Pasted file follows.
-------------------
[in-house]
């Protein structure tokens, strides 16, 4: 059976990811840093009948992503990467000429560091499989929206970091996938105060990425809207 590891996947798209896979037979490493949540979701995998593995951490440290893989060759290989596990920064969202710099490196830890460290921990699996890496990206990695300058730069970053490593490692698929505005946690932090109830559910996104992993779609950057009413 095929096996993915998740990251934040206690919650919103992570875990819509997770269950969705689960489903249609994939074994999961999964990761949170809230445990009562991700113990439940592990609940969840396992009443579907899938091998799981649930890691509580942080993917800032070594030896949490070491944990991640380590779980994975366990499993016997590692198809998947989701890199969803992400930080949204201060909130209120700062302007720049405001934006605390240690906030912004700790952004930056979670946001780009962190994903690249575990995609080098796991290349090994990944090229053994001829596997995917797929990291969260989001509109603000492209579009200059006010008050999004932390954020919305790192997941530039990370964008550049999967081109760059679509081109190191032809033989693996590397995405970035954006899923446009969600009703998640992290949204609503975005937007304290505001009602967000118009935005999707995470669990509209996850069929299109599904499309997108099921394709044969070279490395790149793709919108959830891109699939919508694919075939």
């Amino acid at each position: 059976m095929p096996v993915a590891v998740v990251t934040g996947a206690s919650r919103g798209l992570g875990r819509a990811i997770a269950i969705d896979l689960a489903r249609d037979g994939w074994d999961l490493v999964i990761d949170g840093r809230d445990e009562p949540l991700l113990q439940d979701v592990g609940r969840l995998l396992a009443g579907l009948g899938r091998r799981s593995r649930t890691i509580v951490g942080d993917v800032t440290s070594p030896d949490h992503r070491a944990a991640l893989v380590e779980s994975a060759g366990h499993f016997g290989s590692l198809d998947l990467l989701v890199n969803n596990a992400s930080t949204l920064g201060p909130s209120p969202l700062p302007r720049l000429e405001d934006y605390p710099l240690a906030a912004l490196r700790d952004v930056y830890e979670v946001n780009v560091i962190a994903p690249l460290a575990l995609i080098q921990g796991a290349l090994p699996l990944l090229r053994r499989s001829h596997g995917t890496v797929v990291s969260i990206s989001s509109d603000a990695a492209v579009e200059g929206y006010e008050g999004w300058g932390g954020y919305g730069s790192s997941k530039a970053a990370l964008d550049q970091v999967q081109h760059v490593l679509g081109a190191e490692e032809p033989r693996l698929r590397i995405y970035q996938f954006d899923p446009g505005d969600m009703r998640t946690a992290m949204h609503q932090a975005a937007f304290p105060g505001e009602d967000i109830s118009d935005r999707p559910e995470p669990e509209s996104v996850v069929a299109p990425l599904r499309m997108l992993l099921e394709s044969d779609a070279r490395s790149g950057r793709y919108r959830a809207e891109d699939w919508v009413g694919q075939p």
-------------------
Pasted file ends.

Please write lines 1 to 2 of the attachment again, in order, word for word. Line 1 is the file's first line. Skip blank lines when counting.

[in-house]
């Protein structure tokens, strides 16, 4: 059976990811840093009948992503990467000429560091499989929206970091996938105060990425809207 590891996947798209896979037979490493949540979701995998593995951490440290893989060759290989596990920064969202710099490196830890460290921990699996890496990206990695300058730069970053490593490692698929505005946690932090109830559910996104992993779609950057009413 095929096996993915998740990251934040206690919650919103992570875990819509997770269950969705689960489903249609994939074994999961999964990761949170809230445990009562991700113990439940592990609940969840396992009443579907899938091998799981649930890691509580942080993917800032070594030896949490070491944990991640380590779980994975366990499993016997590692198809998947989701890199969803992400930080949204201060909130209120700062302007720049405001934006605390240690906030912004700790952004930056979670946001780009962190994903690249575990995609080098796991290349090994990944090229053994001829596997995917797929990291969260989001509109603000492209579009200059006010008050999004932390954020919305790192997941530039990370964008550049999967081109760059679509081109190191032809033989693996590397995405970035954006899923446009969600009703998640992290949204609503975005937007304290505001009602967000118009935005999707995470669990509209996850069929299109599904499309997108099921394709044969070279490395790149793709919108959830891109699939919508694919075939």